They will be advised by Steven Rattner, a mergers and acquisitions expert who runs a multi-billion-dollar private equity firm, and Ron Bloom, another Wall Street financier. Bloom helped protect the interests of the steelworkers’ union bureaucracy as it worked with various financial sharks to “save” the steel industry, leaving tens of thousands of workers without jobs or pensions.
According to the Wall Street Journal, one scenario being considered is to drive the auto companies into Chapter 11 bankruptcy so they can sell off their profitable assets to big investors and dump their health care and pension obligations into the bankruptcy court.
At the same time, the White House is reserving the power to recall the government loans to GM and Chrysler and throw the companies into bankruptcy if workers carry out any strikes or walkouts.
The UAW is complicit in this attack. In exchange for its collaboration, the UAW will reportedly receive hundreds of millions of shares in common stock from Ford, making it the single largest shareholder in the company and qualifying the union bureaucracy for a seat on the board of directors. This will give the union a direct financial incentive to increase the exploitation of its own members.
The fact that the UAW is a union does not make it a workers’ organization. It has long since ceased defending the interests of the workers from whom it collects dues. For many years it has striven to reposition itself as a business enterprise so that the income and privileges of the union bureaucracy could be separated as much as possible from the fate of the workers it nominally represents.
Together with union-management corporatism, the UAW has promoted “Buy American” nationalism and anti-foreigner chauvinism to block any unified struggle with autoworkers in other countries, while demanding ever greater concessions in the name of making Detroit “competitive” with European and Asian automakers. The outcome of this policy is a fratricidal struggle pitting workers from different countries, states and even factories against each other.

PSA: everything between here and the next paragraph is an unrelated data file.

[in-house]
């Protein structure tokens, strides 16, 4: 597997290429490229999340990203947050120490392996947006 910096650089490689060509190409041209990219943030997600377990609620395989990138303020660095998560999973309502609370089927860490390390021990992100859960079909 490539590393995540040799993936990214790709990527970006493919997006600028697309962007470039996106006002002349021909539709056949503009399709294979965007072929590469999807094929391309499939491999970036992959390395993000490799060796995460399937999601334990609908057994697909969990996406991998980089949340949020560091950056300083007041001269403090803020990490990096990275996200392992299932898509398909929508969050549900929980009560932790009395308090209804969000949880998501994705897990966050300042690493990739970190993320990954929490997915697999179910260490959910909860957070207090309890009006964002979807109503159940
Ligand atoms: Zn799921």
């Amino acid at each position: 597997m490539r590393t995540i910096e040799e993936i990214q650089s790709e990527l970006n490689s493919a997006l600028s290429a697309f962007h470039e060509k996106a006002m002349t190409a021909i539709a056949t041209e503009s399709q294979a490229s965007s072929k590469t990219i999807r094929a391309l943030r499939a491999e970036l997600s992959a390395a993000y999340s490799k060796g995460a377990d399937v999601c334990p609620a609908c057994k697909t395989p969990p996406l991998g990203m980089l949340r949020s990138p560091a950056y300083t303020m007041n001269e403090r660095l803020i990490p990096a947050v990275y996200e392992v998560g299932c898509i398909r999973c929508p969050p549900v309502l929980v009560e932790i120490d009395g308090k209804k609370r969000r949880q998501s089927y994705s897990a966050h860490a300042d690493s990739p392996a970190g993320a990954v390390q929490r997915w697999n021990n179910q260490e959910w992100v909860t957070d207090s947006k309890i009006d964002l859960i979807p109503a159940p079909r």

Autoworkers must reject the blackmail being carried out by the auto bosses, the Obama administration and the UAW and launch a struggle to halt the destruction of their jobs and living standards. Such a struggle must be organized independently of the UAW through the setting up of committees of rank-and-file workers in the factories and of working people, youth and the unemployed in the communities.
A decisive stand by autoworkers will generate massive support from working people in the US and around the world, who are looking for a way to fight mass layoffs, home foreclosures and the continued bailout of the financial aristocracy.
Ford workers should launch a national strike and urge all workers at GM and Chrysler to join the fight, along with the tens of thousands of workers in the auto parts industry and non-union transplants. A special appeal should be made to workers in Canada, Latin America, Asia and Europe to join US workers in a common fight in defense of jobs and living standards.
This industrial fight must be guided by an entirely new political strategy and perspective. The crisis in auto is part and parcel of the failure of the capitalist system in the US and around the world. The only alternative that represents the interests of the working class is the fight for socialism.
This means mobilizing against the Obama administration and breaking decisively with the Democrats and Republicans-two parties of big business that are united in their efforts to make the working class pay for the crisis.
Workers need to be organized as an independent political force to advance their own solution to the crisis. The auto industry must be taken out of the hands of the corporate executives and financial speculators who have driven it into the ground, and transformed into a public utility, democratically owned and controlled by the working people themselves.
The trillions of dollars squandered on the Wall Street bankers must be recovered and used to retool the auto industry to build safe, affordable transportation, in cooperation with autoworkers around the world.
This is the socialist and internationalist perspective fought for by the Socialist Equality Party. We urge autoworkers looking for a way to fight the assault on jobs and living standards to take up the struggle for a socialist future and join the SEP.
Feb 21 2009
On Tuesday, General Motors announced plans to cut its workforce world-wide by 47,000, with 26,000 jobs to be slashed in Europe alone. The main German engineering union, IG Metall, and its shop stewards organized in works councils at GM’s German subsidiary Opel, reacted to the announcement by rejecting any joint struggle by GM workers in Europe and North America.
Jan 15 2009
It has come to light that the federal bailout of General Motors and Chrysler approved last month by the Bush administration with the support of the incoming Obama administration includes a stipulation that effectively bans strikes or work stoppages by autoworkers.